Bowerman Track Club spurs Hill to 3,000-meter victory
The Bowerman Track Club men knew the 3,000 was stacked with closers.
They also knew they wanted to win. And that pushing the pace fast, early, and together was their best shot against some of the most decorated distance athletes in one of the most anticipated races Friday evening at the U.S. indoor track and field championships in Portland, Oregon.
The BTC men took what they knew and led from gun to bell. Their own Ryan Hill out-kicked U.S. Army's Paul Chelimo to defend his national title and win in 7 minutes, 38.60 seconds, the fastest time run by an American and second fastest time in the world for 2016. Chelimo finished in 7:39.00.
"It's incredible. It's unreal," said Hill of training and racing with his BTC teammates, whose gutsy pace proved integral to his win. "It feels like an all-star team sometimes."
The race began just as BTC planned. Andy Bayer of BTC took the early lead, followed by teammates Hill, Lopez Lomong and Evan Jager. The 58.60 first 400 immediately caused the 16-runner field to string out.
Three-minutes in, the BTC quad along with Garrett Heath of Brooks increased the pace to break away from the main pack, leaving Nike's Eric Jenkins leading the chase pack.
It became a three-man race with three laps to go between Jager, Heath and Hill with Jenkins hunting them down from behind.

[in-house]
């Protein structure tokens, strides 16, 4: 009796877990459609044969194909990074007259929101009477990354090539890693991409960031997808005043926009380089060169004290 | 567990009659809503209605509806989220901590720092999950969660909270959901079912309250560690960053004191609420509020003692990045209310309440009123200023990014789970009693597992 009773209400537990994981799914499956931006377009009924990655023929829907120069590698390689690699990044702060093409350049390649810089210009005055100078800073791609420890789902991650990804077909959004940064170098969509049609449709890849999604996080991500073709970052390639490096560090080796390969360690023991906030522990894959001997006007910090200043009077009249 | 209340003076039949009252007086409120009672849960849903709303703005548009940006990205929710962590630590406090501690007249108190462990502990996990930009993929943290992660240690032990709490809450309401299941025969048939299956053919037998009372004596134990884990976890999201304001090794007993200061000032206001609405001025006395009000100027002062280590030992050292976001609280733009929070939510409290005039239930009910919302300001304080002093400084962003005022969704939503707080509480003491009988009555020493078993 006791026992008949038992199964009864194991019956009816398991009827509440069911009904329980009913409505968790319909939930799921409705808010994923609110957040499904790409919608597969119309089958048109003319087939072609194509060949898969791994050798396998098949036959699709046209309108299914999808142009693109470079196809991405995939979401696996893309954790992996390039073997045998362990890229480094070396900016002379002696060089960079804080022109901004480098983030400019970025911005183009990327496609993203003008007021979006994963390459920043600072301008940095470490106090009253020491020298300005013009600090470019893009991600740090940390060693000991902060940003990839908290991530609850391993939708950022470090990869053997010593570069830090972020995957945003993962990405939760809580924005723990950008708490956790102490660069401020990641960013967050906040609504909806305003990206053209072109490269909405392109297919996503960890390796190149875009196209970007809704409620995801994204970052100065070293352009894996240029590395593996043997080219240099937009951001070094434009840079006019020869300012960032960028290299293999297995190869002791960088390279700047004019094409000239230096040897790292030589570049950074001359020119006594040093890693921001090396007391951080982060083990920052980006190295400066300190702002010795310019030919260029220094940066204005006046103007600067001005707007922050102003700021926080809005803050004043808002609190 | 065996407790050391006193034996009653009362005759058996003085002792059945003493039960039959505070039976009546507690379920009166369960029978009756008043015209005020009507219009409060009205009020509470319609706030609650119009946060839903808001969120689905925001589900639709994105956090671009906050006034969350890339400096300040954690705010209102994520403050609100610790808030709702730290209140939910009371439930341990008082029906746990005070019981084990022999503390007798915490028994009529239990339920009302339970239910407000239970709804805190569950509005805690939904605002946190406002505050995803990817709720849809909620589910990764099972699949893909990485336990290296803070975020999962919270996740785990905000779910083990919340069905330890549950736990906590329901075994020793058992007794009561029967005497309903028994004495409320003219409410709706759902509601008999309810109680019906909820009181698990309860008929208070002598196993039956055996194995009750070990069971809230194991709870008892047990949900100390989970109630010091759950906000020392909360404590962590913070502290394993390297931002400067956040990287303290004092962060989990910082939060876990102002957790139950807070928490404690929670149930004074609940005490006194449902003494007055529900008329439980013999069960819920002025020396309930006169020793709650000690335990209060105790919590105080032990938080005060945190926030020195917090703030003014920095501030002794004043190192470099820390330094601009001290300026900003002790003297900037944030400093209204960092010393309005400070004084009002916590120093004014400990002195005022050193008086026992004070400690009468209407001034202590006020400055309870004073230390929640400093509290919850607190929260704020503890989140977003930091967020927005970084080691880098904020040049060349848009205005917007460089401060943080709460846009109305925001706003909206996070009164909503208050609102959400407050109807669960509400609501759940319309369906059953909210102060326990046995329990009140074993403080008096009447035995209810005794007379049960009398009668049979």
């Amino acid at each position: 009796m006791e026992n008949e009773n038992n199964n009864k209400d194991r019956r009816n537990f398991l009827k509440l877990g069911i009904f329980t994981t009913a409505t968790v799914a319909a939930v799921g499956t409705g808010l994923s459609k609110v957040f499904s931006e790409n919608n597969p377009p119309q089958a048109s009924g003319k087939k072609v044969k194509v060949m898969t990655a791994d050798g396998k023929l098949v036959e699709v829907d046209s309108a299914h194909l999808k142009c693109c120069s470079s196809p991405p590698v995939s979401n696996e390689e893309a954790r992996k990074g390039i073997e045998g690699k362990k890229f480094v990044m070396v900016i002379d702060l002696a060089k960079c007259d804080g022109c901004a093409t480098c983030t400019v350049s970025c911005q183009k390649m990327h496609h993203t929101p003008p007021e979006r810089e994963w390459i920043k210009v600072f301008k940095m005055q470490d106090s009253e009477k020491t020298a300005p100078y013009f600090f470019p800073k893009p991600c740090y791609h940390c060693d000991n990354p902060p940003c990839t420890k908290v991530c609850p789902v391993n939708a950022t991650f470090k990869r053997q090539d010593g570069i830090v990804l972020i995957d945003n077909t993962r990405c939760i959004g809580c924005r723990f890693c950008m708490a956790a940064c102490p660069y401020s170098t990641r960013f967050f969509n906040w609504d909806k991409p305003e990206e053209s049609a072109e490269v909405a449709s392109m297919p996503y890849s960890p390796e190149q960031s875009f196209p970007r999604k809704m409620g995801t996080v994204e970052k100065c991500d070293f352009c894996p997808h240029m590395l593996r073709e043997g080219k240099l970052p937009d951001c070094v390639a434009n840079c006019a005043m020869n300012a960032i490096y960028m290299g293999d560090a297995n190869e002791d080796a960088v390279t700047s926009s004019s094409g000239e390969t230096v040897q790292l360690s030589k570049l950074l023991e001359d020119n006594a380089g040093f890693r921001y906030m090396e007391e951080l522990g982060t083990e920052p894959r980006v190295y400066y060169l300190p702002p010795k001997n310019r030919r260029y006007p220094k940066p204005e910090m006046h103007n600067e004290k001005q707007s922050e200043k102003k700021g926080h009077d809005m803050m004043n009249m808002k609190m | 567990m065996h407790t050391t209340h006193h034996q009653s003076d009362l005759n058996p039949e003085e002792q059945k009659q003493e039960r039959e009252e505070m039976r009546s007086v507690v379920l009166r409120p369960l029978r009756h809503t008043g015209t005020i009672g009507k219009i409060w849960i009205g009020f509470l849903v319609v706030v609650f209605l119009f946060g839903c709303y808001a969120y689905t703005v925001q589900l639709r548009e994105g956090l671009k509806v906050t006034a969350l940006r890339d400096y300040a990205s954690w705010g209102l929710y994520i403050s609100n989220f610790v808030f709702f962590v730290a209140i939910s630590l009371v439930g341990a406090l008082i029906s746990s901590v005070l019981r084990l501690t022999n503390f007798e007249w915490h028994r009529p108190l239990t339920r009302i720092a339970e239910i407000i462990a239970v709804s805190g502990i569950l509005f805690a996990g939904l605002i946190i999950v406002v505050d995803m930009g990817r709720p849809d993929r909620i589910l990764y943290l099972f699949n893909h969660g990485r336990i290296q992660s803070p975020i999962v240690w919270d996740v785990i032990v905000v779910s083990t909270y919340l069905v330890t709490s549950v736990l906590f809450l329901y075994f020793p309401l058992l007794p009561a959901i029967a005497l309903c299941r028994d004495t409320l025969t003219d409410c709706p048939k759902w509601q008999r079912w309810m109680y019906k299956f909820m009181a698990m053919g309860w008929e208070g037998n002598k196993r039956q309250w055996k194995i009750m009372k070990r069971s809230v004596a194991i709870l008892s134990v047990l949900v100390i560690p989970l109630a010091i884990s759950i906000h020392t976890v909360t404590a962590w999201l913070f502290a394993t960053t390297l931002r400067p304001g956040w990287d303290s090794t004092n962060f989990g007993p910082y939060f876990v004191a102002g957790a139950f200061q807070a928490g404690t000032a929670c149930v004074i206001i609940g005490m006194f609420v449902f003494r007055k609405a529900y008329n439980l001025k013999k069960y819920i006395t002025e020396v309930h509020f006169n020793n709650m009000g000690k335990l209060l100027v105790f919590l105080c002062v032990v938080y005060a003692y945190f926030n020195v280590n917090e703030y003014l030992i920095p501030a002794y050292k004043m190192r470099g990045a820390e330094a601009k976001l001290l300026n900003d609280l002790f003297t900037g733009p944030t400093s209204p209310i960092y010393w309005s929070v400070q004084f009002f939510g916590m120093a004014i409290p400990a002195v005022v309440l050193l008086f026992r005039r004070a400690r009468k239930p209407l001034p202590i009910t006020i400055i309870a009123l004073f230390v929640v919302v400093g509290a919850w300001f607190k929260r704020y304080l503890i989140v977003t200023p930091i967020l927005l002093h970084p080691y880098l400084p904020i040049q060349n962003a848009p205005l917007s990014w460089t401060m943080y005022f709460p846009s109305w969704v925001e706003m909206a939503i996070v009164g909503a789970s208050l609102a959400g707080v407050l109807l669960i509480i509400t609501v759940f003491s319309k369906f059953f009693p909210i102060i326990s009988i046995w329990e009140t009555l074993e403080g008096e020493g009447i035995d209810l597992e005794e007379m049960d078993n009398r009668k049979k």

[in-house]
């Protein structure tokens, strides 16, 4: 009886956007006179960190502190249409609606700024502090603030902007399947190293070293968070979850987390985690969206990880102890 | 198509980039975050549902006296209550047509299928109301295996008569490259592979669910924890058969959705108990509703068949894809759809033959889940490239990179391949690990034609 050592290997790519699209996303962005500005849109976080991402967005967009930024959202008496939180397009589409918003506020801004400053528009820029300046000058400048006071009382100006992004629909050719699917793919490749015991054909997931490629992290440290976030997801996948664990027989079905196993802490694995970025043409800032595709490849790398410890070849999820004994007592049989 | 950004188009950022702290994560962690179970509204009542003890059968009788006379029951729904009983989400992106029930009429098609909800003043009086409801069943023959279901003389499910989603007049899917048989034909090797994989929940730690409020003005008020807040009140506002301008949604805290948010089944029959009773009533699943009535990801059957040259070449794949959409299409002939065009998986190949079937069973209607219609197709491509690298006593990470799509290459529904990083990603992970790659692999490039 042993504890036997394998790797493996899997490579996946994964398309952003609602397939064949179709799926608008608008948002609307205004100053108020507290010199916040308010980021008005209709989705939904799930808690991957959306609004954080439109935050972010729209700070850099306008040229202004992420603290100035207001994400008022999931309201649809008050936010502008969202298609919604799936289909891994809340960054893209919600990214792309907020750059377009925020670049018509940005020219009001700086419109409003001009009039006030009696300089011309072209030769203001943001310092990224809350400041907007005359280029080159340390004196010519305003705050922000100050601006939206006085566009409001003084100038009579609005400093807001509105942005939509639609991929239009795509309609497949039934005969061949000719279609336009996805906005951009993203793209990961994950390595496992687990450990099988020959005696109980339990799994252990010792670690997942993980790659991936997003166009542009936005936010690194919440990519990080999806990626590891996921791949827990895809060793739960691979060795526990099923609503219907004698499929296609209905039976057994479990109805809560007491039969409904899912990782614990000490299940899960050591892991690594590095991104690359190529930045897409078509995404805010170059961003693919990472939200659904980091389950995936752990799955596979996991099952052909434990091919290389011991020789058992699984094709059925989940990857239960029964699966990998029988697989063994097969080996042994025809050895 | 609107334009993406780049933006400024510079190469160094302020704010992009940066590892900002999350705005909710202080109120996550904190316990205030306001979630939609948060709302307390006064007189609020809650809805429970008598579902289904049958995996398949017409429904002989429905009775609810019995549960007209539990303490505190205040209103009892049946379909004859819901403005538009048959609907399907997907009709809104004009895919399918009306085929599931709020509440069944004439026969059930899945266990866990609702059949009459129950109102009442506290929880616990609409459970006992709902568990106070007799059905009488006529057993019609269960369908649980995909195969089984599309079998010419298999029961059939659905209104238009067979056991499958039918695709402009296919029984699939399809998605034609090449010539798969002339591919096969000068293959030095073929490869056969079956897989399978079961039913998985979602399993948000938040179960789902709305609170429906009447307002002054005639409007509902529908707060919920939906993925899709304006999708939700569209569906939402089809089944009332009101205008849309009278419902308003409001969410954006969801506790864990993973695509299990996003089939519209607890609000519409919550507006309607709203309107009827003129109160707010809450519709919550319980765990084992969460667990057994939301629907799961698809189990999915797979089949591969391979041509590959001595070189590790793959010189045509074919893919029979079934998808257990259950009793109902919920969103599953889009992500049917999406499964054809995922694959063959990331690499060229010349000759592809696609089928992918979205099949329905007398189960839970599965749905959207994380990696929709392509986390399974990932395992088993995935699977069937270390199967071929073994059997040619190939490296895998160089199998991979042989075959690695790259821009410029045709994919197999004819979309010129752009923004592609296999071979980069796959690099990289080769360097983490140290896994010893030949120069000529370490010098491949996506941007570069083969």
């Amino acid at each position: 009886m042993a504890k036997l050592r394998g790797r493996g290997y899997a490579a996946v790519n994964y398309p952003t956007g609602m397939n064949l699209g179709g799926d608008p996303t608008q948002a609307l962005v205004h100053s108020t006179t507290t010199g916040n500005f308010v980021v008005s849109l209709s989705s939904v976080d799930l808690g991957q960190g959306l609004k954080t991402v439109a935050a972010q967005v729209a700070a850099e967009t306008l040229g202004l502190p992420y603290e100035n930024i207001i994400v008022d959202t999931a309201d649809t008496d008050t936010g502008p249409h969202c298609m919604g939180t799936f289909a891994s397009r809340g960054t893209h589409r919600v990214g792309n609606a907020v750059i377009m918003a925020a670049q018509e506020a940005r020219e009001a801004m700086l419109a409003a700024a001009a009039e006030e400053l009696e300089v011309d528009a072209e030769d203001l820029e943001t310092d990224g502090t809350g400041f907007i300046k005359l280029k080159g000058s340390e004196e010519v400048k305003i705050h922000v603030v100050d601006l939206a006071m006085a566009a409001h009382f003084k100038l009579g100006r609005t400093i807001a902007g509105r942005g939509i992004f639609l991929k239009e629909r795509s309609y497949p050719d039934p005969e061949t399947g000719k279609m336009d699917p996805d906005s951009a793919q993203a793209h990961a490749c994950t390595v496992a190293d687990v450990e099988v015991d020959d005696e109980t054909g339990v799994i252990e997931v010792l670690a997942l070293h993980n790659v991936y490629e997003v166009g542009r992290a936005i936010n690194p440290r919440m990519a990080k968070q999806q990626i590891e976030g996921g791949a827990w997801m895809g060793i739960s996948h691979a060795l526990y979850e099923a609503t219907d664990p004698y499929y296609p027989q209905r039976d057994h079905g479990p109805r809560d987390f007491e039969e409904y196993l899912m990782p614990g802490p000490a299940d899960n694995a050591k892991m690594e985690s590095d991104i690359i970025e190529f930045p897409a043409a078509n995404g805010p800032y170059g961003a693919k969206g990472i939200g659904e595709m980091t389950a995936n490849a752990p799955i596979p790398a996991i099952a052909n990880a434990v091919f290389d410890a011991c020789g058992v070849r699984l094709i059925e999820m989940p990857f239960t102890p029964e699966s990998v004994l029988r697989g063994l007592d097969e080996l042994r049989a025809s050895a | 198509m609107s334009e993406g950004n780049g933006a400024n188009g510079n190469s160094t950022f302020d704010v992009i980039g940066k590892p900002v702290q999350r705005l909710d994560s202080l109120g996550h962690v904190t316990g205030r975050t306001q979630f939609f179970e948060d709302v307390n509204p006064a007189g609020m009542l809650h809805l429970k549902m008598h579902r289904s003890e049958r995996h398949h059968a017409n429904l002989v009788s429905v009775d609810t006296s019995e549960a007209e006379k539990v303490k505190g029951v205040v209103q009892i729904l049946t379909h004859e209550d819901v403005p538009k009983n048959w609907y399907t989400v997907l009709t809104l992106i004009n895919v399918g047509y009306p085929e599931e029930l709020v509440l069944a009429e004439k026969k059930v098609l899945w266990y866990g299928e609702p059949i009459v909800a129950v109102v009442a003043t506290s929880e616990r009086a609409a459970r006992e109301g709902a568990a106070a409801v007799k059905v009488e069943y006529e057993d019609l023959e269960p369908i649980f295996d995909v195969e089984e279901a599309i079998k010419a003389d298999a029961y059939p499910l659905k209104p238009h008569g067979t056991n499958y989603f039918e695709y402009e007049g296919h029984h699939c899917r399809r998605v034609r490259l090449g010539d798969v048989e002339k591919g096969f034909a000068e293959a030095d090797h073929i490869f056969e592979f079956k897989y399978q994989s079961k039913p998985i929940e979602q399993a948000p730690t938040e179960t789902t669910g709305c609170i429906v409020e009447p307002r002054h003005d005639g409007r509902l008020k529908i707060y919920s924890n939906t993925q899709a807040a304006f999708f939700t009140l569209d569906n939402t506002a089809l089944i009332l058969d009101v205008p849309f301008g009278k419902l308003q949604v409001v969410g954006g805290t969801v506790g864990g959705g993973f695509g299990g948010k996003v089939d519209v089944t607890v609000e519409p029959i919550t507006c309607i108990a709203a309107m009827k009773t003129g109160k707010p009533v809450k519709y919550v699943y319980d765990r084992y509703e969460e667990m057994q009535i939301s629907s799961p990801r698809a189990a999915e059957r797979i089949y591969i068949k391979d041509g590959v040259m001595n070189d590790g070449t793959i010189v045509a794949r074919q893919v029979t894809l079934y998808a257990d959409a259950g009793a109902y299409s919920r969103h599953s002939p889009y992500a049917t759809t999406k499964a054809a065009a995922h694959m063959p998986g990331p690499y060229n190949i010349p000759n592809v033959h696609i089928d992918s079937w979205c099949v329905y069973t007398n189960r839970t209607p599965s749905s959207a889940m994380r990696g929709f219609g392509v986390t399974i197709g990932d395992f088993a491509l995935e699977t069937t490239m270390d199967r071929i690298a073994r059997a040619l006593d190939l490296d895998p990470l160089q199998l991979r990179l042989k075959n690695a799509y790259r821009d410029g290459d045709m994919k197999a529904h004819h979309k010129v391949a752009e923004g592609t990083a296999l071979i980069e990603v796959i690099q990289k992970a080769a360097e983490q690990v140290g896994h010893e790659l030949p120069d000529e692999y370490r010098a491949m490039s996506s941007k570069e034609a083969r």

Hill made his final move to the front with a lap and a half to go.
But the chase pack caught up at the bell. And with it, a closer.
Hill looked up at the board one last time. "Garrett was gone and it was a new guy, it was Chelimo," said Hill.
"The finish was on fire, but I like it that way," said Chelimo, who had hovered toward the back of the pack most of the race.
Chelimo sped into second to challenge Hill with 100 meters to go, but couldn't match Hill's signature kick. He finished 0.4 second behind.
Well behind the BTC action ran the big question mark of the race: Galen Rupp. Barely four weeks removed from winning his debut marathon at the Olympic Trials in Los Angeles, he hovered toward the middle of the pack and finished eighth in 7:48.34.
Rupp admits he felt tired from the marathon and knew it would be a tall order to race so soon, but still thought he could have a chance. "I have no regrets," said Rupp. "I'm glad that I came back and at least gave it a shot; I would have hated myself if I had just bowed out."
Hill thought it was impressive that Rupp managed to finish. "Based on all the marathoners I've known," he said, "they're not ready a month after, so unfortunately we knew it was going to be really tough for him. I don't even know how he finished."
Chelimo finished in 7:39, followed by Jenkins in third in 7:41.19.
Outdoor 3,000-meter record holder and 41-year-old Bernard Lagat finished an impressive fourth in 7:41.25. The veteran runner offered his congratulations to the next generation, patting Chelimo on the back as he walked by the runner-up's post-race interview and saying, "Good job, young man."
Missing from the race were Matthew Centrowitz and Ben Blankenship, who both scratched.